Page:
As of July 14, according to government data, UT has 2,812 EVs on the road.
In addition, the Ministry of Heavy Industries has sanctioned 48 charging stations under the Phase I FAME India Scheme and 70 charging stations under the FAME Phase II Scheme. As of July 1, specifically for the Delhi-Chandigarh route, the number is 24.
Goa's EV Concessional Charging Infrastructure Policy was unveiled, promising assistance for the construction and operation of EV charging infrastructure.
Goa has 3,870 EVs on the road as of July 14, according to information provided during a recent parliamentary session.
Notable is that the Ministry of Heavy Industries has authorized 30 charging stations for Goa under FAME Phase I as of July 1.
The EV Policy 2021 aims to have 2 lakh EVs on the roads within the next four years.
During the term of this EV policy, the State Government will exempt EV charging stations from paying 100 percent electricity duty and will allow charging stations to be installed at gas stations. The state currently has over 45,000 EVs on the road.
The Ministry of Heavy Industries has already approved 278 charging stations under FAME Phase II. Notable is the fact that for the Ahmadabad–Vadodara expressway, the ministry has approved ten charging stations.
The government is required by its EV and Energy Storage Policies to investigate possible long-term lease locations for EV charging stations and battery swapping infrastructure. In accordance with this policy, incentives will be provided for the installation of the initial 100 fast-charging stations.
According to data from the central government, there were 1,20,532 EVs on the roads in Karnataka as of July.
The government has sanctioned 14 and 30 charging stations for the Bengaluru-Mysore and Bengaluru-Chennai Express Highways.
One of the goals of Maharashtra's EV policy 2021 is to develop at least one Gigafactory for the production of ACC batteries in the state.
Additional aspects of the concept include demand incentives for public and semi-public charging stations.
According to the data, the state has 1,16,646 EVs on the road as of July.
In addition, under FAME Phase II, the Ministry of Heavy Industries has granted Maharashtra 317 EV charging stations.
Notably, the ministry has approved 10 charging stations for the Mumbai-Pune Expressway, while 124, 60, 70, and 100 have been approved for the Mumbai-Delhi, Mumbai-Panaji, Mumbai-Nagpur, and Mumbai-Bangalore roads, respectively.
Under its 2019 EV Policy, the government intends to offer incentives and exemptions to stimulate investment in electric vehicle (EV) production, EV charging infrastructure manufacturing, and equipment manufacturing enterprises.
According to data from the central government, there are already 82,051 EVs on the roads in Tamil Nadu.
The Ministry of Heavy Industries has authorized 281 charging stations for the state as part of FAME Phase II.
In particular, the ministry has approved 120, 74, 62, and 114 charge stations for the Chennai-Bhubaneswar, Chennai-Trivandrum, Chennai-Ballary, and Chennai-Nagpur roads, respectively.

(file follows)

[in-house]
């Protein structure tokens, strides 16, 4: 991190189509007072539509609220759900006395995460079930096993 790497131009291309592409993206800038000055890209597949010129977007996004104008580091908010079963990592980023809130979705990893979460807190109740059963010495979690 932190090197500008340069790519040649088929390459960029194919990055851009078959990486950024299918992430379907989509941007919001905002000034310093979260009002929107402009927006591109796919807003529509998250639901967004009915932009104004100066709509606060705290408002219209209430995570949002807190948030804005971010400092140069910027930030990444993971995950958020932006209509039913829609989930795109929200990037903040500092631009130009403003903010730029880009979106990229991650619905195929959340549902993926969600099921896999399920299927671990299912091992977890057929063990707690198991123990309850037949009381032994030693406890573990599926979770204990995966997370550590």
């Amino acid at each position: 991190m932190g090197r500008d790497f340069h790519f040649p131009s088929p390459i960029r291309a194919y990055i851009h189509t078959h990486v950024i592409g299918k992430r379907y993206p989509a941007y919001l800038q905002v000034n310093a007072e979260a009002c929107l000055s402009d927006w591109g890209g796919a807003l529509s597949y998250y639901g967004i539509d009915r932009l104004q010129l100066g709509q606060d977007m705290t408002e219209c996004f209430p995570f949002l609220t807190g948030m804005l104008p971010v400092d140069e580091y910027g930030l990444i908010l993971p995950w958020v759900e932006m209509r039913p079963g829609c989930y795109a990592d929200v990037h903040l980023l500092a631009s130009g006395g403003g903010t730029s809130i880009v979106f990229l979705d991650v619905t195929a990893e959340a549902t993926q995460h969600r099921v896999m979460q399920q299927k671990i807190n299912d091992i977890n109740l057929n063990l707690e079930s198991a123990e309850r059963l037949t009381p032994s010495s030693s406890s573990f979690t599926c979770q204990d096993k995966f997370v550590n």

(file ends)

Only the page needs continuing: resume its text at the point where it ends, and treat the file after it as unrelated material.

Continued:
The Telangana EV and ESS Policy have been in effect for ten years.
Through this policy, the state government hopes to establish Telangana as a significant hub for the EV and ESS sectors, attracting $4 billion in investments and creating jobs by 2030 through the use of EVs in shared mobility, the development of charging infrastructure, and EV and ESS manufacturing activities.
The Heavy Industries Ministry has sanctioned 57 charging stations for the state under FAME Phase I, and 138 charging stations under FAME Phase II as of this time.
By 2024, the EV Policy of Uttar Pradesh wants to install roughly 2 million slow and fast charging stations.
This state has the biggest number of electric vehicles on the road, with 3,37,180 as of July of this year.
Under FAME Phase I, the Ministry of Heavy Industries has approved 16 charging stations for the state, whereas under FAME Phase II, the number is 207.
So far, 60 charging stations have been approved for the Delhi-Agra-Yamuna and Agra-Lucknow expressways, while 80 and 44 stations have been approved for the Agra-Nagpur and Meerut-Gangotri Dham routes, respectively.
Under the EV Policy 2020, all residential and commercial building owners will be encouraged to construct Private Charging Points (PCPs). According to the government, these charging stations will provide access to electric vehicle charging for residents of group housing societies and multi-story apartment complexes.
According to the government, the strategy has the potential to generate a substantial number of jobs, including positions for charging station operators. There are currently 1,56,393 EVs on the roads in Delhi.
The Ministry of Heavy Industries has authorized 94 and 72 EV charging stations under FAME Phases I and II. Delhi–Chandigarh and Delhi–Jaipur–Agra feature 24 and 31 charging stations, respectively.
On the Delhi–Srinagar and Delhi–Kolkata motorways, the ministry has approved 80 and 160 charging stations, respectively.